EC 126.96.36.199 NAD(P)H dehydrogenase (quinone) EC 188.8.131.52 Vitamin-K-epoxide reductase (VKOR) EC 6.4.-.- -y-Glutamyl carboxylase (GGCX)
Figure 28.19 • The vitamin K cycle showing its role in y-carboxylation of glutamate by GGCX. (R, phytyl side chain.)
and cartilage, but is probably widely distributed in the body, and contains five Gla residues.125 Both of these are important in regulating bone mineralization, in conjunction with vitamin D, calcium and other hormones. Specifically, vitamin D increases the synthesis of BGLAP propeptide whereas vitamin K is required for its activation through formation of Gla residues. Deficiency of vitamin K or the use of vitamin K antagonists, such as warfarin, can result in mineral loss and bone malformation. Although maintenance of adequate vitamin K intake is important for bone maintenance, high doses of vitamin K may not lead to remineral-ization. It is important to note that proper maintenance of bone structure is multifaceted with at least two key vitamins, K and D, involved and several other factors. Studies of individual vitamins and their role in bone health may be misleading because increasing intake of a single vitamin may not be sufficient to offset deficiencies in other biomolecules involved in overall bone homeostasis. The promotion of bone formation by vitamin K2 is not solely mediated through its action on Gla proteins; however, it can also directly stimulate messenger ribonucleic acid (mRNA) production of osteoblast mRNA markers and regulate transcription of bone-specific genes.126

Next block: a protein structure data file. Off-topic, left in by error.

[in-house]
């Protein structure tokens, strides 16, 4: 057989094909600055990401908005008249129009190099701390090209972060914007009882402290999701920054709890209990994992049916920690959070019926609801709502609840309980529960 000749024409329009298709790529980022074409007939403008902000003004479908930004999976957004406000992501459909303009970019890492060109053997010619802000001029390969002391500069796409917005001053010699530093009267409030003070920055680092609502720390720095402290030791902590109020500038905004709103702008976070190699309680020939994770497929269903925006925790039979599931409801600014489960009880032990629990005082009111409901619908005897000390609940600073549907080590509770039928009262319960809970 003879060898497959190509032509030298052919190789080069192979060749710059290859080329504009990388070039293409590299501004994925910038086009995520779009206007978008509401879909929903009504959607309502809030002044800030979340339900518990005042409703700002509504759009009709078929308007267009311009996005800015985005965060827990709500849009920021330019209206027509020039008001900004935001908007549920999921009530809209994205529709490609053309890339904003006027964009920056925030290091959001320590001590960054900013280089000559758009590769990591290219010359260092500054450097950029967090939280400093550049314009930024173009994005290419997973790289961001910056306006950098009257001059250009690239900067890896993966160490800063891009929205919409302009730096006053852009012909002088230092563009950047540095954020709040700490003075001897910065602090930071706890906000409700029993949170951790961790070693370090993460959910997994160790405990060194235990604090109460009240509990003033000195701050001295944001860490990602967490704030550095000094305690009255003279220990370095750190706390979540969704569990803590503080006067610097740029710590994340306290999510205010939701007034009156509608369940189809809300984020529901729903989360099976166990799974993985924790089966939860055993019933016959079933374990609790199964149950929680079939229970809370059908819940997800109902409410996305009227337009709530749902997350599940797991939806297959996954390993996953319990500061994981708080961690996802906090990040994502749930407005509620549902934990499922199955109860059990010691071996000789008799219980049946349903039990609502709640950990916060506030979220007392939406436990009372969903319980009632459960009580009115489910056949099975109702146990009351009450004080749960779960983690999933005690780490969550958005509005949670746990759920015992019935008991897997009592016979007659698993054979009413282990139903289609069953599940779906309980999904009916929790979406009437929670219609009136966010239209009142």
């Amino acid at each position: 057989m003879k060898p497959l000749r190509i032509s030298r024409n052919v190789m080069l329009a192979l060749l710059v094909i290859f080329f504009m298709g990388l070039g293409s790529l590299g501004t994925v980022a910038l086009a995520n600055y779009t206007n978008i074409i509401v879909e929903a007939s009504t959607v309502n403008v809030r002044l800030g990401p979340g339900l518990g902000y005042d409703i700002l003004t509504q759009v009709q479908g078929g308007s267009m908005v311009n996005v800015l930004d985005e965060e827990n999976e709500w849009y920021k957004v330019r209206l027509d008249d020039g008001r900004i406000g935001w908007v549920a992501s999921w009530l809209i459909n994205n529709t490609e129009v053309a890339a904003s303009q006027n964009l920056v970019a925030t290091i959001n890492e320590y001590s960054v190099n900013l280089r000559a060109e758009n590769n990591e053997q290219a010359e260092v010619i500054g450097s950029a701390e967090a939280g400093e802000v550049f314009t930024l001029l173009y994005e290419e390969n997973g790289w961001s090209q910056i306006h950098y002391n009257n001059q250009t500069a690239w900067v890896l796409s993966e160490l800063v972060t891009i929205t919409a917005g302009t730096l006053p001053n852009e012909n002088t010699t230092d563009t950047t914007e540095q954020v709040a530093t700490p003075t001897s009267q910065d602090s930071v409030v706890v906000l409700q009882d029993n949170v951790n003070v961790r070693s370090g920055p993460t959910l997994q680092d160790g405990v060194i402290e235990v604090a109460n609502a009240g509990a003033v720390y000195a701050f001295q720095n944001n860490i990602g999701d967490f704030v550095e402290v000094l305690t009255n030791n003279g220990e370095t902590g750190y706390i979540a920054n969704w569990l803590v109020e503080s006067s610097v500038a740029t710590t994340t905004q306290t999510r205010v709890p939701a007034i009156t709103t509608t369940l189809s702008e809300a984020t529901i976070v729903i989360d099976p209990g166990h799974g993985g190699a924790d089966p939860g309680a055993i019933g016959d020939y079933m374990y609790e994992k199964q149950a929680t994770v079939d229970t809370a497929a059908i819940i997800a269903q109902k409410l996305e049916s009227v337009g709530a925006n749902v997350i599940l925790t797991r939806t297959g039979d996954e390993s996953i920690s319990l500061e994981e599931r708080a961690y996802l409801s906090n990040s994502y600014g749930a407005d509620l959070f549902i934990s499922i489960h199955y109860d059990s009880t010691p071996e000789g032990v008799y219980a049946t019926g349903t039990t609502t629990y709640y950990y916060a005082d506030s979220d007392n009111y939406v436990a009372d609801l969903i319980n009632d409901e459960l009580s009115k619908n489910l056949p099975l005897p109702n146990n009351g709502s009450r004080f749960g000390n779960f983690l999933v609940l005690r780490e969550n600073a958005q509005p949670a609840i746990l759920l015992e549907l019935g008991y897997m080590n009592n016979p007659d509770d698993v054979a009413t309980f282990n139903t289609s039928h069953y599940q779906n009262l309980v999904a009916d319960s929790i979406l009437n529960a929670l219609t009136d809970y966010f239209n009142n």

Another vitamin K-dependent Gla protein, growth arrest-specific 6 (GAS6), was the most recently discovered which contains 10 to 11 Gla residues.127 GAS6 is a protein initially found to increase approximately 30-fold during the G0 phase of the cell cycle suggesting a role in cell proliferation. Several biological roles related to this function have been elucidated since then, including effects on apoptosis, immune function, inflammation, and cell differentiation, among others.128 Of particular interest is the possible role in diabetic nephropathy.129 Current studies are underway to define the function of this protein, with particular interest in the possible role in cancer. Early evidence indicates a possibility of the menaquinones in decreasing the occurrence of hepatocellular carcinoma.130 The menaquinone analog, menatetrenone, has also been shown to reduce the recurrence rate of hepatocellular carcinoma.131 This work may ultimately lead to an understanding of any value that vitamin K may have in the prevention or treatment of other cancers.
The latest Gla-containing proteins with unknown functions have wide tissue distribution and are rich in proline residues; thus they have been named proline rich Gla 1 (PRRG1) and proline rich Gla 2 (PRRG2)132 and transmembrane Gla proteins 3 and 4 (TGP3 and TGP4).133
Vitamin K deficiency typically results in an increased clotting time and hemorrhagic disorders. This can manifest as easy bruising, continual bleeding from puncture wounds, mucosal hemorrhage such as gastrointestinal or urinary tract bleeding and intracranial hemorrhaging can occur in infants. Dietary deficiency of vitamin K is rare; most cases are caused by decreased absorption (e.g., intestinal polyposis, chronic ulcerative colitis, intestinal fistula, intestinal obstruction, and sprue), liver disease (e.g., atrophy, cirrhosis, or chronic hepatitis), or biliary disease (e.g., obstructive jaundice, biliary fistulas, insufficient or abnormal bile). Vitamin K deficiency can also lead to decreased bone mineralization.
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